The best access to these lands is by taking Colorado Highway 13 north to Moffat County Road 4, just south of the Wyoming border. Heading west, numerous roads provide access to the public lands south of C.R. 4 all the way to the Little Snake River.

"I'd say that 85 to 90 percent of that is BLM land and it's all well-marked," Zimmerman added

Prospective riders should be aware that Zimmerman has been riding the area west of Colo. 13 and south of C.R. 4 for many years and knows which land is private property.

Miller echoed the need for ATV riders to constantly be aware of where they are riding.

"We've got a 1.5 million acres of public land in Moffat County, but half of it is closed to ATVs. There's no riding in Dinosaur National Monument or the BLM wilderness study areas like Skull and Willow Creek, state lands are for the most part foot or horseback only, and to get to most of the BLM land you have to take county roads, which ATVs are not licensed to drive on," Miller said.

Miller recommended the well-marked sections of the Yampa Valley Trail open to ATV access, particularly the section of trail near Duffy Mountain.

To get there, head south on Colo. 13 past Hamilton to Moffat County Road 17. Go north on C.R. 17 for six miles to the sign marked for Duffy Mountain Access (Trail No. 1596).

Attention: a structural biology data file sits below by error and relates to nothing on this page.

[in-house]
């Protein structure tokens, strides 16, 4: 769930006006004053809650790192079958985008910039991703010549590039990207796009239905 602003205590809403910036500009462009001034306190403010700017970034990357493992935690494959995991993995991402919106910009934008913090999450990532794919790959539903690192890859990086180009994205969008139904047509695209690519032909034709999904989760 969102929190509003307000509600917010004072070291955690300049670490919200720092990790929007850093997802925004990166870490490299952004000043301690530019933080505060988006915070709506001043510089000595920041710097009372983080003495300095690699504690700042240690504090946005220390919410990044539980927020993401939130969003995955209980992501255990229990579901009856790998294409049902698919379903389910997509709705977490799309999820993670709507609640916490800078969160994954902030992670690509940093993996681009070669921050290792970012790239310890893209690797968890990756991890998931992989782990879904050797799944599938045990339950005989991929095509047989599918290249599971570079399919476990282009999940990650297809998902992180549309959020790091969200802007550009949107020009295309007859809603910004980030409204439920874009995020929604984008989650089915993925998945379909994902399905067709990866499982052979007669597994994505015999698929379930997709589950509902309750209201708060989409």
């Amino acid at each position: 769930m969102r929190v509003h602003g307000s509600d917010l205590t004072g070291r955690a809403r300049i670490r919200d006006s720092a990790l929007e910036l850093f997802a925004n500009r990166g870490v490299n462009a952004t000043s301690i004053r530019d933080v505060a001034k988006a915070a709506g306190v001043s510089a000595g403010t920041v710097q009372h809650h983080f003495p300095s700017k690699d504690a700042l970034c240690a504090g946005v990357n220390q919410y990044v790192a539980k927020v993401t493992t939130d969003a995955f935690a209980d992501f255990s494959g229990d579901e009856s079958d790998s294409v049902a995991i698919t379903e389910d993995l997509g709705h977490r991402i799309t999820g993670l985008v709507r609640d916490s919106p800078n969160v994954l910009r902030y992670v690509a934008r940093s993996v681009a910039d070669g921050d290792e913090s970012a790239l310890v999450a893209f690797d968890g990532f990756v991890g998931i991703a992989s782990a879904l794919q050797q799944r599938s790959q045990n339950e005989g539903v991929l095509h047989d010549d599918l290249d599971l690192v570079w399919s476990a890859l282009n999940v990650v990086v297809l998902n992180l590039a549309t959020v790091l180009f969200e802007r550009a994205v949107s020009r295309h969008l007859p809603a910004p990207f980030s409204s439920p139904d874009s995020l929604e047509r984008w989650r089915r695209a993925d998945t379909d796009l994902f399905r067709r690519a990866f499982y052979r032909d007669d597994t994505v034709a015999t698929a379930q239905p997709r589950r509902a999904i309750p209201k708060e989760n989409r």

ATV riders may have to wait for well over another month for snow to melt for access to the variety of higher elevation options available along trails in the nearby national forests.

"The only trail open to ATV use in the Routt National Forest west of California Park is the northern part of the forest service trail No. 1144 loop that heads east off of Forest Service Road No. 110 from the South Fork of Slater Creek to Slater Park," Miller said.

Take Colo. 13 north and Moffat County Road 27 north to the Routt National Forest. This section of trail closes to vehicle use on Oct. 1. Many more trails east of California Park in the Routt County section of the Routt National Forest are open to ATV use after July 2, contact the Hahn's Peak/Bears Ears Ranger District office for road conditions and closures at 879-1870.

Miller also recommends that summer riders consider the roads and trails in the White River National Forest off of Forest Service Road No. 250. Get maps and information about current road conditions and closures at the Blanco Ranger District in Meeker at 878-4039.

"Make sure you know what's open, get a map and double check where you're riding to stay out of trouble and to get out of trouble," Miller said.

Heading into the spring, Whilden has some advice for riders.

"Stay the trail and keep your tires in existing tracks -- this is the main source of conflict between OHV users and other groups. Ride safe," he said.

More information on the Yampa Valley Trail and public lands can be obtained by calling the Bureau of Land Management's Little Snake Resource Area Office, 455 Emerson St., at 826-5000 or Craig Chamber of Commerce, 360 E. Victory Way, at 824-5689.